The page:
This could be one of the great domaines of Meursault, especially with its substantial holding of Les Perrières and the monopoly of the Clos des Perrières, purchased by the original Albert Grivault in 1879. He built up an estate of 15 hectares, though he subsequently gave his holding of Meursault Charmes to the Hospices de Beaune. Other vineyards were later sold, including a hectare of Clos de Vougeot in 1931, and today the domaine consists of six hectares across five appellations - perhaps soon to be four as they have applied to have their hectare of Bourgogne Blanc upgraded to Meursault. Another proposal to upgrade the Clos des Perrières seems unlikely to succeed
Michel Bardet, grandson of Albert Grivault, has been running the domaine along with his sister, but the reins are being handed on to his daughter Claire and son Henri-Marc. The management of the vines is in the hands of various tâcherons, i.e other vignerons who are paid for the job they do rather than as salaried employees. The whites are bottled just before the next harvest after being matured in 20% new wood for the premiers crus. The red wine is aged in total for 18 months, having been vinified without stems. Domaine Grivault’s white wines are generally regarded as of a very high calibre, and are described as having a bright, acidic nature with astounding levels of clear minerality, although these traits reach their peak only after several years of aging.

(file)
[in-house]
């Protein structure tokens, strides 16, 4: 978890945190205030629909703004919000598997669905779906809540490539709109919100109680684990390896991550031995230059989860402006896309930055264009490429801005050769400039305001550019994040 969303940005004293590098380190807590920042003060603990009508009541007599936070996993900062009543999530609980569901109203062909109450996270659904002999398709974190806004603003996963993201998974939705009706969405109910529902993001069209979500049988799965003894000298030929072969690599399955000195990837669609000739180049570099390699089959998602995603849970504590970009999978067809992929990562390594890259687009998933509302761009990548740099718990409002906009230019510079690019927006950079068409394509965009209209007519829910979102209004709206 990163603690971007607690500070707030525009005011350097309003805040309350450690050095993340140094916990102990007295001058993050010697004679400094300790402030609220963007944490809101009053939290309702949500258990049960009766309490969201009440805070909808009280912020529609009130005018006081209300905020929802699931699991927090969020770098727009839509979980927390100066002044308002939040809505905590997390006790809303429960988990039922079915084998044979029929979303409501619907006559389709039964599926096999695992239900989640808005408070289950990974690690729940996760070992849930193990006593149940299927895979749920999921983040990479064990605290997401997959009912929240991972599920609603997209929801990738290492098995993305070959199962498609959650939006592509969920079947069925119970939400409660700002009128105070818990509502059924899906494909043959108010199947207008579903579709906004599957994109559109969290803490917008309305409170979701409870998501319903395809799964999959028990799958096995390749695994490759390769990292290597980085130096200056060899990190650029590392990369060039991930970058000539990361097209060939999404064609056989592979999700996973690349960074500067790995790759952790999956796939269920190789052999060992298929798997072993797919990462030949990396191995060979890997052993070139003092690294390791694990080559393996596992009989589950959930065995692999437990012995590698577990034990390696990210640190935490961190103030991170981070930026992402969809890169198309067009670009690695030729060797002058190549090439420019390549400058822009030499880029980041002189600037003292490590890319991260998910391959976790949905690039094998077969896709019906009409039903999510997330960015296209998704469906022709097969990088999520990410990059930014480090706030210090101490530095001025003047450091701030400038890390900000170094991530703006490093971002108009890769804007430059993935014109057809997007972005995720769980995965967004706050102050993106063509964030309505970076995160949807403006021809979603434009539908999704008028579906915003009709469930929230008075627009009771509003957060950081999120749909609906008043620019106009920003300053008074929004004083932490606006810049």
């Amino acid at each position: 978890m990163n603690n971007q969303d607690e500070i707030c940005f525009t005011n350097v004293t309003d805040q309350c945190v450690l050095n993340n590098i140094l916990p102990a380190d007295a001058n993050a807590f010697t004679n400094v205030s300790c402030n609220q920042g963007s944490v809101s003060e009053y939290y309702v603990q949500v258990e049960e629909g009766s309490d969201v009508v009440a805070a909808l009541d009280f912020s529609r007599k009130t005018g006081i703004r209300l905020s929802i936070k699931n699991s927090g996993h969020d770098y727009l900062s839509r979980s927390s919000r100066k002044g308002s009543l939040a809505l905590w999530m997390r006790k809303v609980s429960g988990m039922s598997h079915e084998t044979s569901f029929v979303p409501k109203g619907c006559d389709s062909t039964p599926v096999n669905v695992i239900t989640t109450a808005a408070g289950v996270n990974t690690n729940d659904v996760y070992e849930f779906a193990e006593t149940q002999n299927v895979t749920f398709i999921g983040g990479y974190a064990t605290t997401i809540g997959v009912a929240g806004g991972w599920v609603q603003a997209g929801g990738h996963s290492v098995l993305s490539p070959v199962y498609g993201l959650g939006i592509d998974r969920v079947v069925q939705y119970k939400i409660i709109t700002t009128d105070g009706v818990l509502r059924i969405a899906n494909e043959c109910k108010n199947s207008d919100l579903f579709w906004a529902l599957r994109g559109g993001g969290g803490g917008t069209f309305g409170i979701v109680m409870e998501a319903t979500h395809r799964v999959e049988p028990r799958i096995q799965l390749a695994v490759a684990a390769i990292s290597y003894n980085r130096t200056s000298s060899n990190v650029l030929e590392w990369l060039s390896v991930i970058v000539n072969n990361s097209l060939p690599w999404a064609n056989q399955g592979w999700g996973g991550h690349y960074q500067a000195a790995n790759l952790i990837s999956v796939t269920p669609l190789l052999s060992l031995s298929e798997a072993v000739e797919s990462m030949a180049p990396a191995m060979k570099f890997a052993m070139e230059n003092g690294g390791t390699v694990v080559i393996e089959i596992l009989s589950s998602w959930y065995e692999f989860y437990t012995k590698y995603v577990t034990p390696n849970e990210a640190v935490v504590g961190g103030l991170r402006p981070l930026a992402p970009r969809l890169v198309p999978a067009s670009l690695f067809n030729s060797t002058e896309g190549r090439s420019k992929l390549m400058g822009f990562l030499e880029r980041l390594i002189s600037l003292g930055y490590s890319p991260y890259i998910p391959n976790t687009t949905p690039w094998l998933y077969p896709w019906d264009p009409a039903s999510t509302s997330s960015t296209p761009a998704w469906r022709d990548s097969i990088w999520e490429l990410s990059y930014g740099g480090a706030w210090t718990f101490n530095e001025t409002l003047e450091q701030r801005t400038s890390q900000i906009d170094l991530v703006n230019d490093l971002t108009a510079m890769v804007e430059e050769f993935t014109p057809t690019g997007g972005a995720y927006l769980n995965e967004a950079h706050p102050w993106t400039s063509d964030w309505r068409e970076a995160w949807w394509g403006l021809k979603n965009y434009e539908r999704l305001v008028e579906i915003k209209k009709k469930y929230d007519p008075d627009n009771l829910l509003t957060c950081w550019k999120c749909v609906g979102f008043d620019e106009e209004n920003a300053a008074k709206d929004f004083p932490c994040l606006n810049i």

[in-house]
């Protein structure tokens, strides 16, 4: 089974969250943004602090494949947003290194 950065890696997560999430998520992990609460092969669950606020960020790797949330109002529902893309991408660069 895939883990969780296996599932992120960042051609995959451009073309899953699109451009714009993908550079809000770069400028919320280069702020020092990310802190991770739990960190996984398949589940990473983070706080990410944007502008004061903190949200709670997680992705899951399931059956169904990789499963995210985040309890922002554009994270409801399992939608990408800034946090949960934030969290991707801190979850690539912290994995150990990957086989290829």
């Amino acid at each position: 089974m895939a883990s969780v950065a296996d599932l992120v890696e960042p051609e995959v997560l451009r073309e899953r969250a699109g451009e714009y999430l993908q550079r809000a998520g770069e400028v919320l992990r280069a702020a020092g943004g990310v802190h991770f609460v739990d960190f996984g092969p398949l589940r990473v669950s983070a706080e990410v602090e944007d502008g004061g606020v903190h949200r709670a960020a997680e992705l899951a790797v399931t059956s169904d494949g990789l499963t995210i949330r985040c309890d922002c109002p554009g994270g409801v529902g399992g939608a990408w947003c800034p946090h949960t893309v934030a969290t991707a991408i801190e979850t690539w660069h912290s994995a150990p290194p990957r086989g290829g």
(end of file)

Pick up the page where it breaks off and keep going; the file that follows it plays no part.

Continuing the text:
Rather than dealing with the vines directly, Michel employs tâcherons to handle the physical aspect of the winemaking. The white wines are bottled just prior to the next harvest, having been matured in 20% new wood for the premier crus. The red wines are matured for 18 months, once they have been vinified with the stems removed.
Domaine Grivault regularly performs well amongst competitors, and when the French wine magazine Bourgogne Aujord’hui conducted a survey to find out the superior white wine of the white premier crus, Grivault’s Meursault ‘Clos de Perriéres’ came out on top.
The domaine is also trying to have its appellations upgraded in some cases, such as attempting to level its Bourgogne Blanc hectare up to Meursault, and, more ambitiously, proposing that its Clos des Perriéres deserves Grand Cru status.